Wash Up and Do Good – With the Proper Soap

Social Business of the Day: A Look at Entrepreneurs With Heart

Business: Proper, @ProperSoap

Who: Gentry Lane, Proper founder

What: A consumer-facing finance, social good platform that harnesses consumer spending power for social change by connecting shoppers to high-impact products.

When: The platform launched in March 2014, put out the first product line in June 2014

Where: West Hollywood, CA

How: After working for years in the fashion industry in Paris, Gentry Lane had somewhat of a midlife crisis.

“You ask yourself, what is it all for?” the Proper founder said. So what did she do? She started a(nother) business.

For a while she’d been noticing a conscious capital trend and began thinking about what the next generation of social good companies would look like. Using her experience in fashion, she mined her rolodex for possible colleagues that could help bring her vision for Proper to fruition.

“I had my own lingerie company in Paris, and worked for LVMH … and started with bath and body [as my continuity product] based on my relationships with these people,” she said.

Proper is set up as a finance platform for socially conscious companies that is built to be elastic both in terms of number and kinds of products, as well as number and kinds of causes. Her logic for going with soap is that it’s a continuity product -- a regular-purchase consumer good, or things you have to buy each month.

“Other (Consumer Packaged Goods) CPG companies sell products that you might buy once or twice a year (like shoes or glasses), or as an occasional treat (ice cream or cookies). Every person buys soap every month,” she explained.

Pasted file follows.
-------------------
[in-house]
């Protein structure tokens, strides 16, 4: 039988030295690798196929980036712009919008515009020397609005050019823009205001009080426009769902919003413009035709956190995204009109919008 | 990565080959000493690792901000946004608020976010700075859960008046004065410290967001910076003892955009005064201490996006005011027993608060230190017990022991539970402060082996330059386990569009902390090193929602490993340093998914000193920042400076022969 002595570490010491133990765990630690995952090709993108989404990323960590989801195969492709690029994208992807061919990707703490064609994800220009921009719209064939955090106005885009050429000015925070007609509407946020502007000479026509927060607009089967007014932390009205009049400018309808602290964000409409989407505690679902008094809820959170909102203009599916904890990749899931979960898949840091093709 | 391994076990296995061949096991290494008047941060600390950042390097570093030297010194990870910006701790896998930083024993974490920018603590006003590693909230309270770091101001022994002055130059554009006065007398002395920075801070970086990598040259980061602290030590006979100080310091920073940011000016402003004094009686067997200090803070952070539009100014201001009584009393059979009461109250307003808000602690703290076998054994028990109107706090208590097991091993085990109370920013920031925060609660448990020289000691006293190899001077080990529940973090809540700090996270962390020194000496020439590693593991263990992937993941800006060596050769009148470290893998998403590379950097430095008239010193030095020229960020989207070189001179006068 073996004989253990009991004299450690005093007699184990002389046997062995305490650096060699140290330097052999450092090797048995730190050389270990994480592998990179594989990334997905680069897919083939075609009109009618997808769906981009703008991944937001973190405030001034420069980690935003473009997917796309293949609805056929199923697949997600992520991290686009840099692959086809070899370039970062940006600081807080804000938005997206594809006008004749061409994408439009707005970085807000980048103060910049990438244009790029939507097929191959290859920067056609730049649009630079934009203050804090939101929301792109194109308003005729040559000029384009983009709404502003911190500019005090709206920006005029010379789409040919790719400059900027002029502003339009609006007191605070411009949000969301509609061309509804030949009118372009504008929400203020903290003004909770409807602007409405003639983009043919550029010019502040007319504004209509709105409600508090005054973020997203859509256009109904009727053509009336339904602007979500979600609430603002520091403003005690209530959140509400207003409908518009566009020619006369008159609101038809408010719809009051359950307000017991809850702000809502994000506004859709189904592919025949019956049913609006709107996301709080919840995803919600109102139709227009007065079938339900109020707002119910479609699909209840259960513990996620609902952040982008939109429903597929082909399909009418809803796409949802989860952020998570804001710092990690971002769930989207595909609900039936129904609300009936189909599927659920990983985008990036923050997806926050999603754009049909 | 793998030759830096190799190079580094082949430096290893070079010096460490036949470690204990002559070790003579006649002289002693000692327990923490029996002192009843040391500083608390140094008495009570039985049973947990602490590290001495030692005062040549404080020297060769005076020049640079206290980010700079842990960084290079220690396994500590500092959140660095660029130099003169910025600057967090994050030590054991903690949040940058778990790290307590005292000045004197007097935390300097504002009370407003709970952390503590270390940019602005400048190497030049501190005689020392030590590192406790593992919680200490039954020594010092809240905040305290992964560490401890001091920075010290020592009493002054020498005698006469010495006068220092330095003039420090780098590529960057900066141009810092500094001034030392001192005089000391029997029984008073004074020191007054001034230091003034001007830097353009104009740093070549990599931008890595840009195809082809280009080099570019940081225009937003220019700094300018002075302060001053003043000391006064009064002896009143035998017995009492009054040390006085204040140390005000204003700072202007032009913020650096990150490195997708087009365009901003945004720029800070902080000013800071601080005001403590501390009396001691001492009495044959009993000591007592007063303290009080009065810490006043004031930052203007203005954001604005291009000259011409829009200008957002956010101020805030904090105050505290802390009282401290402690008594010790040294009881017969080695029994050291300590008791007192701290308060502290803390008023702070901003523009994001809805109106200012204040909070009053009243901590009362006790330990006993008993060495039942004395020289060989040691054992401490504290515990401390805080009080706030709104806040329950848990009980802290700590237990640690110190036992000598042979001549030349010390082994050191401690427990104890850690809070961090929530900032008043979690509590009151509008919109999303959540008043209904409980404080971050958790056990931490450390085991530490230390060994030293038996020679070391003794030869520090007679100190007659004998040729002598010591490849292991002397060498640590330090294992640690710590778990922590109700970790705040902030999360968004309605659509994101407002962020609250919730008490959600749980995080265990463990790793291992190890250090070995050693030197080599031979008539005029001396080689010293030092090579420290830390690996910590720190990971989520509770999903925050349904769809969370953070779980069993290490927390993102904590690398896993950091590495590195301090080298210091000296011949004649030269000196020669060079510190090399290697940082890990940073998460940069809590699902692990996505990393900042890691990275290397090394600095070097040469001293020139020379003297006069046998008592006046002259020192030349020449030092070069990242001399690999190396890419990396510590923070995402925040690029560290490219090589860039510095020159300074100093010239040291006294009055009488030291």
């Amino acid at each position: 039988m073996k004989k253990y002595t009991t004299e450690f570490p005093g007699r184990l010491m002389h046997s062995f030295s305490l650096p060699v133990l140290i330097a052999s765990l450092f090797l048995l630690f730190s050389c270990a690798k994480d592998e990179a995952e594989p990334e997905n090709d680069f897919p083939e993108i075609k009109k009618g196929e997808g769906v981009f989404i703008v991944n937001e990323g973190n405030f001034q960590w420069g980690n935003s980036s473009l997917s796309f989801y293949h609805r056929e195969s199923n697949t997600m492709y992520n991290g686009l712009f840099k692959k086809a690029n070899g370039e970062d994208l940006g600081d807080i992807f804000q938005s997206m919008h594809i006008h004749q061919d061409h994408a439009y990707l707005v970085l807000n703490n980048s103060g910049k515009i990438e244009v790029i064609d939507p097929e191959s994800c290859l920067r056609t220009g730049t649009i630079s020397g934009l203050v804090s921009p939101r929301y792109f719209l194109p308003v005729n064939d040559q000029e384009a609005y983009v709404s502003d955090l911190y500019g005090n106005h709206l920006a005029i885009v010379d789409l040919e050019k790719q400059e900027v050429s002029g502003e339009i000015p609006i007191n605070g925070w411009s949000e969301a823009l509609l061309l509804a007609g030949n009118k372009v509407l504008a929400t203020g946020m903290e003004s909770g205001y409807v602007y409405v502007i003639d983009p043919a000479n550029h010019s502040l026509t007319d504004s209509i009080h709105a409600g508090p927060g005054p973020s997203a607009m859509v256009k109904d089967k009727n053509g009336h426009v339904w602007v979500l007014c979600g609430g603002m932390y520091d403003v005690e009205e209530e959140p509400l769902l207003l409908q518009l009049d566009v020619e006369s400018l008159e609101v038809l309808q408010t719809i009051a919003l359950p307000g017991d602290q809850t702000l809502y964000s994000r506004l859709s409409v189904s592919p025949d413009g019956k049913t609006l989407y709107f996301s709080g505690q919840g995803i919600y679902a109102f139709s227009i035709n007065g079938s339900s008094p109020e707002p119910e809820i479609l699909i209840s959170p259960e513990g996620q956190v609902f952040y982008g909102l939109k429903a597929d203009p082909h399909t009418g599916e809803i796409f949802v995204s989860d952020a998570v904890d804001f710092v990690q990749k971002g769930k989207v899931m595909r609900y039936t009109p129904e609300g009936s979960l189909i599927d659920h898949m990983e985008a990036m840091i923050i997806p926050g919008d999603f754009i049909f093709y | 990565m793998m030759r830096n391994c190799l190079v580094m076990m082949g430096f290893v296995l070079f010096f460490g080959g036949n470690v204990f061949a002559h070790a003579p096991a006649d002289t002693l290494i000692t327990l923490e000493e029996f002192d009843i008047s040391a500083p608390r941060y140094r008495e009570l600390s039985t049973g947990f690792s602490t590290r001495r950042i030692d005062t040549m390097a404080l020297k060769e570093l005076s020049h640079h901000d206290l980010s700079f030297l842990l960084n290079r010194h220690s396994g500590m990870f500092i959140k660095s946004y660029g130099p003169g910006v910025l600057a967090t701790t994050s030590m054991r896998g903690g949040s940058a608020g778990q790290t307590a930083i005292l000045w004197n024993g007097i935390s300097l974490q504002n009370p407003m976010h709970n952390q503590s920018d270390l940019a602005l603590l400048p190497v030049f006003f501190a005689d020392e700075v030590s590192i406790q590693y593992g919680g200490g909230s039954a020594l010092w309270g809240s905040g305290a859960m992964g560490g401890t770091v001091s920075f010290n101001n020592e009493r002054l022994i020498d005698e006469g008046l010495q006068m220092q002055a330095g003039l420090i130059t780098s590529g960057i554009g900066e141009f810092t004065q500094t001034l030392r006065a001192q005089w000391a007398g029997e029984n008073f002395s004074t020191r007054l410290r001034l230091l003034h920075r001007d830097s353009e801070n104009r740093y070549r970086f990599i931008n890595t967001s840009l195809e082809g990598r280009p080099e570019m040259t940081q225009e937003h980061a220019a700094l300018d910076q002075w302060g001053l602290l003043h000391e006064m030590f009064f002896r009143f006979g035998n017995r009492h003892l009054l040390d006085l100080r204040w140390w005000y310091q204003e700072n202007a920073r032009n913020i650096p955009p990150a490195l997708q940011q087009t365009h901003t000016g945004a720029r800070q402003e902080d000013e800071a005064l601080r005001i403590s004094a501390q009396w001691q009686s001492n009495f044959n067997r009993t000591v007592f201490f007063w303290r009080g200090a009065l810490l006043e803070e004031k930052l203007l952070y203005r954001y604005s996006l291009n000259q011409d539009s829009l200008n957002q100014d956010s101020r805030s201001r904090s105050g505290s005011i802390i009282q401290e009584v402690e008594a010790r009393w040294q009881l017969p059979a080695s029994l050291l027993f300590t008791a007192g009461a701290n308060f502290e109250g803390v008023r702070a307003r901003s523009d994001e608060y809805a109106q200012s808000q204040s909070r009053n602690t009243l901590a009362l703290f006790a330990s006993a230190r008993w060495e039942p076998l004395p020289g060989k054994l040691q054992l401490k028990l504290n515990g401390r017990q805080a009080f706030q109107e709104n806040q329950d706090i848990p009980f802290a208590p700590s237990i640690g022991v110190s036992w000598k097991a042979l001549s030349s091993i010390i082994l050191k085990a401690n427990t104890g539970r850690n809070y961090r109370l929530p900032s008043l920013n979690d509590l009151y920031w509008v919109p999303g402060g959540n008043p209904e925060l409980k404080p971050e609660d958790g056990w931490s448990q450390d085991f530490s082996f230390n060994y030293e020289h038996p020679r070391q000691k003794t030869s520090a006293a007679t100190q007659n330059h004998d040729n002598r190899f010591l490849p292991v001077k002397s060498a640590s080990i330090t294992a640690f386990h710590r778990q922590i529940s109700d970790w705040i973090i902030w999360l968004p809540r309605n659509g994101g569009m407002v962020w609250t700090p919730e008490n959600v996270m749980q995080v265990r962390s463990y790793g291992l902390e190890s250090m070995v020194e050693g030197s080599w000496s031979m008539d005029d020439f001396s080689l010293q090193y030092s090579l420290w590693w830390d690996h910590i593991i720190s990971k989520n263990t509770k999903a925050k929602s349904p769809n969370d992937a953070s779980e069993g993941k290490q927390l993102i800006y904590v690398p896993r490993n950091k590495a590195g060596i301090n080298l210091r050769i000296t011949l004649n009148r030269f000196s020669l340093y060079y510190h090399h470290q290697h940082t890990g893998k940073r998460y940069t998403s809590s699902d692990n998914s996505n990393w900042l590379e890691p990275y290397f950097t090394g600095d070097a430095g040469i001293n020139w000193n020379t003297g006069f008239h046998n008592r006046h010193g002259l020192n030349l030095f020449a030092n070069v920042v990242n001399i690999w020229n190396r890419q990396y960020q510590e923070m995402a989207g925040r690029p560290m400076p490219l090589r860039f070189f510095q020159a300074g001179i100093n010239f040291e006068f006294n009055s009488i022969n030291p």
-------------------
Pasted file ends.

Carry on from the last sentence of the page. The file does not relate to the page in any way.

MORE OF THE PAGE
Lane’s company is thoroughly social good oriented, and even the payment processor they use, Care Financial, is high-impact focused. The social enterprise has a unique business model. Proper doesn’t pay a percentage of profits, but builds charitable annuity into their manufacturing cost, so their charity partner, iDE, receives a perpetuity. Since Proper treats their NGO like a shareholder, it runs like any other corporation with the goal of yielding the highest-possible returns to all vested parties.

“Any investor knows this is a sweet, sweet deal,” Lane said. “It also solves the “B-corp dilemma” of serving two masters (cause and shareholder).”

In picking sanitation as her main social cause, she realized she would need to make sanitation sexy so consumers would shop the cause. “People constantly ask about other topics like hunger and poverty, but when you step back and really break it down, sanitation is where we need to start,” she said.

As a bootstrapped business, Lane’s goal for Proper was to startup with a minimum viable product, though she is currently “doing the VC tap dance, trying to raise money,” as she describes it.

Biggest challenge: The hardest part about starting Proper, Lane said, was finding the right charity partner.

“I interviewed a lot of charities and chose to partner with iDE for their 30-year-track record of highly effective programs for establishing sanitation infrastructure,” Lane said, adding that she was attracted by their “marketplace approach” to solving the sanitation and clean water problem in underdeveloped communities. “They’re a non-government organization (not a charity) who see disadvantaged communities not as charity cases, but as resources to be invested in.”

Looking ahead: Lane’s goal is to get a whole suite of products, services and goods on the marketplace, expanding into other consumer categories and other social causes. In a sense, Proper is poised to become the “Amazon” of social enterprise.